5. Repeat to the other side.

Dumbbell Lunges (8 to 10 reps)

Dumbbell lunges primarily target the muscles in your legs and glutes, specifically the quadriceps, hamstrings, and gluteus maximus. They also work your core muscles to a lesser extent.

  1. Stand with a dumbbell in each hand. Your feet should be shoulder-width apart with the dumbbells at arm's length by your sides.
  2. Take a step forward with your right leg (about two feet or so), as you maintain your balance. Don't let your right knee go beyond your toes as you do this.
  3. Lower your body slowly, bending both knees, until your back knee is just above the floor (or touches it slightly), and your front knee is bent at about a 90-degree angle. Your right knee should be directly above your right ankle, and your body should lean slightly forward with your back straight.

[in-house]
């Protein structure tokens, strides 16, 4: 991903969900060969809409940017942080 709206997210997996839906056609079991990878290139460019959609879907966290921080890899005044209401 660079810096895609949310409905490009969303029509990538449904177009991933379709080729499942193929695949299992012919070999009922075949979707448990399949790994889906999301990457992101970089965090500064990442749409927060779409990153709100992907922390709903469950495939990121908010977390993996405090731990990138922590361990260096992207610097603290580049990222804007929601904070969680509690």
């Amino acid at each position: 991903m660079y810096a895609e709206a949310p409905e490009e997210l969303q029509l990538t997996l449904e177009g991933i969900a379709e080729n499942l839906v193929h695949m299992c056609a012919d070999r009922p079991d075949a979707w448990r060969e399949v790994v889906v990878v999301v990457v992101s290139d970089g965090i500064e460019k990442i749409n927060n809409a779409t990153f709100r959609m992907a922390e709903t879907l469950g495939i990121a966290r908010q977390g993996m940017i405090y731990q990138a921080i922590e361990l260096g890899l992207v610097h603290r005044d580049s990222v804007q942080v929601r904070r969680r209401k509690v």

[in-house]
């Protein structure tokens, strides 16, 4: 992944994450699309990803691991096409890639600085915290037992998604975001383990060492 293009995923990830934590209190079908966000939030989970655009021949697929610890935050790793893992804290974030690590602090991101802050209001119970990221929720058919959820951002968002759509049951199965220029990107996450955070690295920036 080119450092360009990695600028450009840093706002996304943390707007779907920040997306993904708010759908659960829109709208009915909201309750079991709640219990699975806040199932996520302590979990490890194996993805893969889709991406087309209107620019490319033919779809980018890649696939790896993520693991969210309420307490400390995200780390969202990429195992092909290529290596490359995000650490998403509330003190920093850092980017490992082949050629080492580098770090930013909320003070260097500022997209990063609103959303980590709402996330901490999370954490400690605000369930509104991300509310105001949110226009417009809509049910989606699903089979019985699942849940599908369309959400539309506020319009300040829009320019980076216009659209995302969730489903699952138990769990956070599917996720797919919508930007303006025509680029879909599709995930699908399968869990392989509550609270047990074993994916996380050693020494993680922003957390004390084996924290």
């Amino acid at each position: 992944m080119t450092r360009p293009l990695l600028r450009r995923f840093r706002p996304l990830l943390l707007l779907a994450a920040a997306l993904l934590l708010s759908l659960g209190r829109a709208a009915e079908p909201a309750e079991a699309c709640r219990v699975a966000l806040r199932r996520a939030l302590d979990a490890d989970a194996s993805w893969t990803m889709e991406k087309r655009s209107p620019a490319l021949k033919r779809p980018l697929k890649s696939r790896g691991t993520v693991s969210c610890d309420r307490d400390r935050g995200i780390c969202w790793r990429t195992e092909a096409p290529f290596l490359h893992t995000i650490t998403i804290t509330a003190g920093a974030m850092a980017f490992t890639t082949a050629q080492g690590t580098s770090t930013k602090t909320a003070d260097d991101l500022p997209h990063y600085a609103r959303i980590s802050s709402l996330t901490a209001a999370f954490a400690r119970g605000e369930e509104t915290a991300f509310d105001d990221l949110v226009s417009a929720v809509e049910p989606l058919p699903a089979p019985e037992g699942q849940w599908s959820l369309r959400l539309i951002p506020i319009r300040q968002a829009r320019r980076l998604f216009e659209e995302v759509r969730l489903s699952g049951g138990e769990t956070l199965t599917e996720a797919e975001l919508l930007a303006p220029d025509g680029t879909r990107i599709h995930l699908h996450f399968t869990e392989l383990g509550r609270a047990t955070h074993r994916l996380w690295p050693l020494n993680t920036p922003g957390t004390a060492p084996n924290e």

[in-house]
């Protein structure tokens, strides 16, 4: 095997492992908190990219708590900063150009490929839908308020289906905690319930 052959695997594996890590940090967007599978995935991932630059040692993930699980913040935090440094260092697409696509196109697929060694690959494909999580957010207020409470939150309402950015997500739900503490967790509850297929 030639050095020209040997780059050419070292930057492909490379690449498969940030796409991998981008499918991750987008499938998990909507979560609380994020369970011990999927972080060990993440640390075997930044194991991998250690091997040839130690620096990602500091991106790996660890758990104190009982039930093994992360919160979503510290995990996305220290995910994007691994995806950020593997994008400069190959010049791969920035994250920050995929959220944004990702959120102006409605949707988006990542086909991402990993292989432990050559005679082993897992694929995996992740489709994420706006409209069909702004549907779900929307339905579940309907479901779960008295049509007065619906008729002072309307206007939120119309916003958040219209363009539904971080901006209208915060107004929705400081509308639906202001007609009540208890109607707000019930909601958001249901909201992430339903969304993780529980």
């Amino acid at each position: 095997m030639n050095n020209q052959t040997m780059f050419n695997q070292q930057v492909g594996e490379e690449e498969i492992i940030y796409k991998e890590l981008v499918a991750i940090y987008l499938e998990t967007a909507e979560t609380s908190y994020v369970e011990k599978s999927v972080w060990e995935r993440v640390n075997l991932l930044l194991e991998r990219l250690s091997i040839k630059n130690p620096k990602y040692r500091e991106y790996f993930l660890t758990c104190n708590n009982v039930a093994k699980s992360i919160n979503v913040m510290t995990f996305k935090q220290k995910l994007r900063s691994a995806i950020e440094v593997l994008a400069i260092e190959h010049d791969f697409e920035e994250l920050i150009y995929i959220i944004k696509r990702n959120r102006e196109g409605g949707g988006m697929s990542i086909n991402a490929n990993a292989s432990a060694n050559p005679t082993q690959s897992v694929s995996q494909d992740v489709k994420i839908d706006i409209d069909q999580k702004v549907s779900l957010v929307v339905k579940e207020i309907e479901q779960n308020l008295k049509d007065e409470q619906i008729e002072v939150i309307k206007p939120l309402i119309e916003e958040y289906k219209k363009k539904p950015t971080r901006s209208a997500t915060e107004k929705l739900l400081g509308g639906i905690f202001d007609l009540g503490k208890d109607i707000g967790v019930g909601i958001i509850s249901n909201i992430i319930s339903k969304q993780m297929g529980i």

4. Pause for a moment at the bottom of the lunge, then push off with your right foot, rising back up to the starting position.
  5. Repeat the lunge with your left leg stepping forward.

Lunge Rotation with Medicine Ball (10 to 12 reps)

Medicine ball core rotations are an excellent exercise for improving balance, flexibility, and rotational strength. It's just what you need in the golf swing.

  1. Stand with your feet hip-width apart holding a medicine ball in both hands. The ball should be at chest height.
  2. Step forward with your right foot into a lunge position. Your right knee should be bent at a 90-degree angle and your left knee should be just above the floor.
  3. When you're in the lunge position, rotate your torso (not your legs) to the right, turning towards your front knee. Bring the ball around with your torso as you rotate. Keep your hips square.